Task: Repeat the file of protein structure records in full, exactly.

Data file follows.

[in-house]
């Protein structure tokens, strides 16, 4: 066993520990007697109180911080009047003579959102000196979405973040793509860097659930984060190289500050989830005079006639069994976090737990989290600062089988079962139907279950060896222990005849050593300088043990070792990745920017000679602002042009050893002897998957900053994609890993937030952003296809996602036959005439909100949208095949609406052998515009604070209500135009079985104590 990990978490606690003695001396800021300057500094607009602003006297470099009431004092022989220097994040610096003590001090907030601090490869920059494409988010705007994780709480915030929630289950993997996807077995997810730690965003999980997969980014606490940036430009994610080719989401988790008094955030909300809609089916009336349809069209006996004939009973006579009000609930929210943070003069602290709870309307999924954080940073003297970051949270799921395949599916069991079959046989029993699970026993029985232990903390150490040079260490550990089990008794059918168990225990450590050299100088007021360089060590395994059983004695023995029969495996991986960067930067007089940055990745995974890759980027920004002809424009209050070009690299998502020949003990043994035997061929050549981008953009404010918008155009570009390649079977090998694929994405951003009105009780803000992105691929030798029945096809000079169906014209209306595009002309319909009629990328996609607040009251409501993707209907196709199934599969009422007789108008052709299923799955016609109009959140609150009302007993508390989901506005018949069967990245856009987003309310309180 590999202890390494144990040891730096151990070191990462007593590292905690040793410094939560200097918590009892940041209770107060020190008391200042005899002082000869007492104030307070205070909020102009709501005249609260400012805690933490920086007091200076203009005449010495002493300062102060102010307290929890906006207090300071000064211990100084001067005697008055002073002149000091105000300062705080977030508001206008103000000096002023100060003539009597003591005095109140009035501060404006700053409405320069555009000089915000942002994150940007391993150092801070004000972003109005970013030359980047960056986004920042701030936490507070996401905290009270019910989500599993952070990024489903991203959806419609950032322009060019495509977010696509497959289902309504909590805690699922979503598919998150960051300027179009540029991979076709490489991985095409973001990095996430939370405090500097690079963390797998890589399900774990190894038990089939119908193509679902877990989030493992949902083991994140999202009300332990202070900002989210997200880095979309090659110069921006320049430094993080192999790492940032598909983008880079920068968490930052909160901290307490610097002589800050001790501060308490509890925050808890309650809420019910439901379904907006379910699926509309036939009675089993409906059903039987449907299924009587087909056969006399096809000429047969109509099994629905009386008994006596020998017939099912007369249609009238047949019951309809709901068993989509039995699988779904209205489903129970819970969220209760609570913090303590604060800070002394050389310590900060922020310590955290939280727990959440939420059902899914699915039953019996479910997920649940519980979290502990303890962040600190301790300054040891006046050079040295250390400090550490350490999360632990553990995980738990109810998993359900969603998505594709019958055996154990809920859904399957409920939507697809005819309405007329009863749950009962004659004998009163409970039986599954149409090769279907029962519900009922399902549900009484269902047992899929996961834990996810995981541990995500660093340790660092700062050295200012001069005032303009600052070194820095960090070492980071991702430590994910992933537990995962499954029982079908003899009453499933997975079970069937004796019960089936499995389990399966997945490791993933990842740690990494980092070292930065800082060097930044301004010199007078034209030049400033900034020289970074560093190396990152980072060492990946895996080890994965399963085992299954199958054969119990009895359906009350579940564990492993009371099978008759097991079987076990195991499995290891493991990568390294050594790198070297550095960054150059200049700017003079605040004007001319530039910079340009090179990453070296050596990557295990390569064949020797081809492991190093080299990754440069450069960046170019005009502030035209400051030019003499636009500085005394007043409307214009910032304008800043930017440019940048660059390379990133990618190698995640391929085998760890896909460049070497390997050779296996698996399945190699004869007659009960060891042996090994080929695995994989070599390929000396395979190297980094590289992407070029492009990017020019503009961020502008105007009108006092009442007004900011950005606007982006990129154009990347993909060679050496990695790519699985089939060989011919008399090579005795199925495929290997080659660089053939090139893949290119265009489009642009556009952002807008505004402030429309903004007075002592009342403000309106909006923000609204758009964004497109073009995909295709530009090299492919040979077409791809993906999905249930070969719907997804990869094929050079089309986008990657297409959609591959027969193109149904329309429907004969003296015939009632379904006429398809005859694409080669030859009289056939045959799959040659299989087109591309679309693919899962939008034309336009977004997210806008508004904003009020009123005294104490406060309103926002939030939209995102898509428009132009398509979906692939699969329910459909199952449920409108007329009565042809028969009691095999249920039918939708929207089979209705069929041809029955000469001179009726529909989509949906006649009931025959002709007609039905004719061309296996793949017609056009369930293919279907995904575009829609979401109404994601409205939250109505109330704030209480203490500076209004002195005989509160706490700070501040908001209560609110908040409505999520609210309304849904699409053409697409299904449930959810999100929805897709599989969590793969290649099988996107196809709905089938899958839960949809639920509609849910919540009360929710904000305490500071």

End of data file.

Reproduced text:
[in-house]
């Protein structure tokens, strides 16, 4: 066993520990007697109180911080009047003579959102000196979405973040793509860097659930984060190289500050989830005079006639069994976090737990989290600062089988079962139907279950060896222990005849050593300088043990070792990745920017000679602002042009050893002897998957900053994609890993937030952003296809996602036959005439909100949208095949609406052998515009604070209500135009079985104590 990990978490606690003695001396800021300057500094607009602003006297470099009431004092022989220097994040610096003590001090907030601090490869920059494409988010705007994780709480915030929630289950993997996807077995997810730690965003999980997969980014606490940036430009994610080719989401988790008094955030909300809609089916009336349809069209006996004939009973006579009000609930929210943070003069602290709870309307999924954080940073003297970051949270799921395949599916069991079959046989029993699970026993029985232990903390150490040079260490550990089990008794059918168990225990450590050299100088007021360089060590395994059983004695023995029969495996991986960067930067007089940055990745995974890759980027920004002809424009209050070009690299998502020949003990043994035997061929050549981008953009404010918008155009570009390649079977090998694929994405951003009105009780803000992105691929030798029945096809000079169906014209209306595009002309319909009629990328996609607040009251409501993707209907196709199934599969009422007789108008052709299923799955016609109009959140609150009302007993508390989901506005018949069967990245856009987003309310309180 590999202890390494144990040891730096151990070191990462007593590292905690040793410094939560200097918590009892940041209770107060020190008391200042005899002082000869007492104030307070205070909020102009709501005249609260400012805690933490920086007091200076203009005449010495002493300062102060102010307290929890906006207090300071000064211990100084001067005697008055002073002149000091105000300062705080977030508001206008103000000096002023100060003539009597003591005095109140009035501060404006700053409405320069555009000089915000942002994150940007391993150092801070004000972003109005970013030359980047960056986004920042701030936490507070996401905290009270019910989500599993952070990024489903991203959806419609950032322009060019495509977010696509497959289902309504909590805690699922979503598919998150960051300027179009540029991979076709490489991985095409973001990095996430939370405090500097690079963390797998890589399900774990190894038990089939119908193509679902877990989030493992949902083991994140999202009300332990202070900002989210997200880095979309090659110069921006320049430094993080192999790492940032598909983008880079920068968490930052909160901290307490610097002589800050001790501060308490509890925050808890309650809420019910439901379904907006379910699926509309036939009675089993409906059903039987449907299924009587087909056969006399096809000429047969109509099994629905009386008994006596020998017939099912007369249609009238047949019951309809709901068993989509039995699988779904209205489903129970819970969220209760609570913090303590604060800070002394050389310590900060922020310590955290939280727990959440939420059902899914699915039953019996479910997920649940519980979290502990303890962040600190301790300054040891006046050079040295250390400090550490350490999360632990553990995980738990109810998993359900969603998505594709019958055996154990809920859904399957409920939507697809005819309405007329009863749950009962004659004998009163409970039986599954149409090769279907029962519900009922399902549900009484269902047992899929996961834990996810995981541990995500660093340790660092700062050295200012001069005032303009600052070194820095960090070492980071991702430590994910992933537990995962499954029982079908003899009453499933997975079970069937004796019960089936499995389990399966997945490791993933990842740690990494980092070292930065800082060097930044301004010199007078034209030049400033900034020289970074560093190396990152980072060492990946895996080890994965399963085992299954199958054969119990009895359906009350579940564990492993009371099978008759097991079987076990195991499995290891493991990568390294050594790198070297550095960054150059200049700017003079605040004007001319530039910079340009090179990453070296050596990557295990390569064949020797081809492991190093080299990754440069450069960046170019005009502030035209400051030019003499636009500085005394007043409307214009910032304008800043930017440019940048660059390379990133990618190698995640391929085998760890896909460049070497390997050779296996698996399945190699004869007659009960060891042996090994080929695995994989070599390929000396395979190297980094590289992407070029492009990017020019503009961020502008105007009108006092009442007004900011950005606007982006990129154009990347993909060679050496990695790519699985089939060989011919008399090579005795199925495929290997080659660089053939090139893949290119265009489009642009556009952002807008505004402030429309903004007075002592009342403000309106909006923000609204758009964004497109073009995909295709530009090299492919040979077409791809993906999905249930070969719907997804990869094929050079089309986008990657297409959609591959027969193109149904329309429907004969003296015939009632379904006429398809005859694409080669030859009289056939045959799959040659299989087109591309679309693919899962939008034309336009977004997210806008508004904003009020009123005294104490406060309103926002939030939209995102898509428009132009398509979906692939699969329910459909199952449920409108007329009565042809028969009691095999249920039918939708929207089979209705069929041809029955000469001179009726529909989509949906006649009931025959002709007609039905004719061309296996793949017609056009369930293919279907995904575009829609979401109404994601409205939250109505109330704030209480203490500076209004002195005989509160706490700070501040908001209560609110908040409505999520609210309304849904699409053409697409299904449930959810999100929805897709599989969590793969290649099988996107196809709905089938899958839960949809639920509609849910919540009360929710904000305490500071």